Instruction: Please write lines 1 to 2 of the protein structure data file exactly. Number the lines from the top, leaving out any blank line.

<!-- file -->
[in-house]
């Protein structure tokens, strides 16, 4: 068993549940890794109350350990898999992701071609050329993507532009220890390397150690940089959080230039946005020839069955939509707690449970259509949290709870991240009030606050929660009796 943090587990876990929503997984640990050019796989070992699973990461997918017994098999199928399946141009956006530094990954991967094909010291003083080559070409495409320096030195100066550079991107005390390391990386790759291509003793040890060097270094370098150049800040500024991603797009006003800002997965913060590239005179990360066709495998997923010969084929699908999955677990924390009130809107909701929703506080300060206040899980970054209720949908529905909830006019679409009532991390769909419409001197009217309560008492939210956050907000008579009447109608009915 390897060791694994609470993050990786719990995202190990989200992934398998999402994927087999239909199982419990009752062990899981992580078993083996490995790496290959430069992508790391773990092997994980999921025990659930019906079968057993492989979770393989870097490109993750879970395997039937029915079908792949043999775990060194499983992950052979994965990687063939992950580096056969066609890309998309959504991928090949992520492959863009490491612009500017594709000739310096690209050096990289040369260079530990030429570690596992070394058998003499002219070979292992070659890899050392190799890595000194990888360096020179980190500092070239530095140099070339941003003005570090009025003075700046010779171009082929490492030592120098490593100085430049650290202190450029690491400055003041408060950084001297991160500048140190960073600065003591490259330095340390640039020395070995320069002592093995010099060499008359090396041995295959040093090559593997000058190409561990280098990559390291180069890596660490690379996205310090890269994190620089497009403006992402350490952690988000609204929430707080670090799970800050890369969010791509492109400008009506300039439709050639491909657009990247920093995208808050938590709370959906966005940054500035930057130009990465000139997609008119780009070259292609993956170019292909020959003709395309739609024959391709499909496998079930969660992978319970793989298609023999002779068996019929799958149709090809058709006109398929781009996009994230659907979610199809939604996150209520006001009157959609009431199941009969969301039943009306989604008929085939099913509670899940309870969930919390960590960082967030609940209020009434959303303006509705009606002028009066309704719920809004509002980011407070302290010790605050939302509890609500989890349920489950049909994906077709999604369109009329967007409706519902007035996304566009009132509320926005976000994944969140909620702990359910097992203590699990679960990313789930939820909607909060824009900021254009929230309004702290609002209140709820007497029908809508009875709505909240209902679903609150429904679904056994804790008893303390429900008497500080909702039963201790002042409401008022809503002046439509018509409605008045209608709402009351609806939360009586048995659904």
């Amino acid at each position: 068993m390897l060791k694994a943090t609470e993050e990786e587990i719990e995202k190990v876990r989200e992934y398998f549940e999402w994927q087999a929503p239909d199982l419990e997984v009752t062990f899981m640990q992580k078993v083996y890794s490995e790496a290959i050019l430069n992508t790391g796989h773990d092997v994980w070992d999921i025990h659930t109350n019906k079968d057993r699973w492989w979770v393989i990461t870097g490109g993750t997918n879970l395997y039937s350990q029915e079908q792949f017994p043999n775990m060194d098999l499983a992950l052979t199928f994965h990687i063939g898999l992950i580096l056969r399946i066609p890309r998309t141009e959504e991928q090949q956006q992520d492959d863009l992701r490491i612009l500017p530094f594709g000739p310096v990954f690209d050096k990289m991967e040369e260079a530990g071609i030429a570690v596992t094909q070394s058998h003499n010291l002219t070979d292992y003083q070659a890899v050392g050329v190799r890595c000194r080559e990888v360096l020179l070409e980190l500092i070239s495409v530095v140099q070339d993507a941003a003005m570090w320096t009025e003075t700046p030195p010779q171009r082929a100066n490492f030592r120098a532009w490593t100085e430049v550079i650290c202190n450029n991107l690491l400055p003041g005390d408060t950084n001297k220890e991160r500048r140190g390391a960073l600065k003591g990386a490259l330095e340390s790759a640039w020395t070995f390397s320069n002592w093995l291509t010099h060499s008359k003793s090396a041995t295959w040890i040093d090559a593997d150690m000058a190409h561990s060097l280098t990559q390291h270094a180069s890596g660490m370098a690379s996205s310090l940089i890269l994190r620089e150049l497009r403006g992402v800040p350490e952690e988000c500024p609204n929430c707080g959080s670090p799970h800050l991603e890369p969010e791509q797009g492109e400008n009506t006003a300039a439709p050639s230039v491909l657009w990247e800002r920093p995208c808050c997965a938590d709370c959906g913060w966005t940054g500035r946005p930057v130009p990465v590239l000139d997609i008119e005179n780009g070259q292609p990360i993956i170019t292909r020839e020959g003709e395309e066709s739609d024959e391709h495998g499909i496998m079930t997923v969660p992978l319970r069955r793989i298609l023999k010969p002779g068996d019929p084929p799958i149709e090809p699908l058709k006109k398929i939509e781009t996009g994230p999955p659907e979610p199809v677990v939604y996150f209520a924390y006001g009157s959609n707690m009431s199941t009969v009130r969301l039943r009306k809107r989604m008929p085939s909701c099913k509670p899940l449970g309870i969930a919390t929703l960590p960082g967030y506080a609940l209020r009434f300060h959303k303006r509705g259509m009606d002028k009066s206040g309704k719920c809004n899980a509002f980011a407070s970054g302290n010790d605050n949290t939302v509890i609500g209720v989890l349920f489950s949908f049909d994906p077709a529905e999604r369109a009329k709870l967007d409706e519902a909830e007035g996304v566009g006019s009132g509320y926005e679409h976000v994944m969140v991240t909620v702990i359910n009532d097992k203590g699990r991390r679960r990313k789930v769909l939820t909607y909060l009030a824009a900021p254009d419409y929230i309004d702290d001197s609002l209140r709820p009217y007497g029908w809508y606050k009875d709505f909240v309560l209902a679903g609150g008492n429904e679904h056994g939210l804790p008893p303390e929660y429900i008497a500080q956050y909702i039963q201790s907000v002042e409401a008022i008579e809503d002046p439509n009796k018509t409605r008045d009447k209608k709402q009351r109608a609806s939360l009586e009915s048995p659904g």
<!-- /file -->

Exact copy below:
[in-house]
């Protein structure tokens, strides 16, 4: 068993549940890794109350350990898999992701071609050329993507532009220890390397150690940089959080230039946005020839069955939509707690449970259509949290709870991240009030606050929660009796 943090587990876990929503997984640990050019796989070992699973990461997918017994098999199928399946141009956006530094990954991967094909010291003083080559070409495409320096030195100066550079991107005390390391990386790759291509003793040890060097270094370098150049800040500024991603797009006003800002997965913060590239005179990360066709495998997923010969084929699908999955677990924390009130809107909701929703506080300060206040899980970054209720949908529905909830006019679409009532991390769909419409001197009217309560008492939210956050907000008579009447109608009915 390897060791694994609470993050990786719990995202190990989200992934398998999402994927087999239909199982419990009752062990899981992580078993083996490995790496290959430069992508790391773990092997994980999921025990659930019906079968057993492989979770393989870097490109993750879970395997039937029915079908792949043999775990060194499983992950052979994965990687063939992950580096056969066609890309998309959504991928090949992520492959863009490491612009500017594709000739310096690209050096990289040369260079530990030429570690596992070394058998003499002219070979292992070659890899050392190799890595000194990888360096020179980190500092070239530095140099070339941003003005570090009025003075700046010779171009082929490492030592120098490593100085430049650290202190450029690491400055003041408060950084001297991160500048140190960073600065003591490259330095340390640039020395070995320069002592093995010099060499008359090396041995295959040093090559593997000058190409561990280098990559390291180069890596660490690379996205310090890269994190620089497009403006992402350490952690988000609204929430707080670090799970800050890369969010791509492109400008009506300039439709050639491909657009990247920093995208808050938590709370959906966005940054500035930057130009990465000139997609008119780009070259292609993956170019292909020959003709395309739609024959391709499909496998079930969660992978319970793989298609023999002779068996019929799958149709090809058709006109398929781009996009994230659907979610199809939604996150209520006001009157959609009431199941009969969301039943009306989604008929085939099913509670899940309870969930919390960590960082967030609940209020009434959303303006509705009606002028009066309704719920809004509002980011407070302290010790605050939302509890609500989890349920489950049909994906077709999604369109009329967007409706519902007035996304566009009132509320926005976000994944969140909620702990359910097992203590699990679960990313789930939820909607909060824009900021254009929230309004702290609002209140709820007497029908809508009875709505909240209902679903609150429904679904056994804790008893303390429900008497500080909702039963201790002042409401008022809503002046439509018509409605008045209608709402009351609806939360009586048995659904």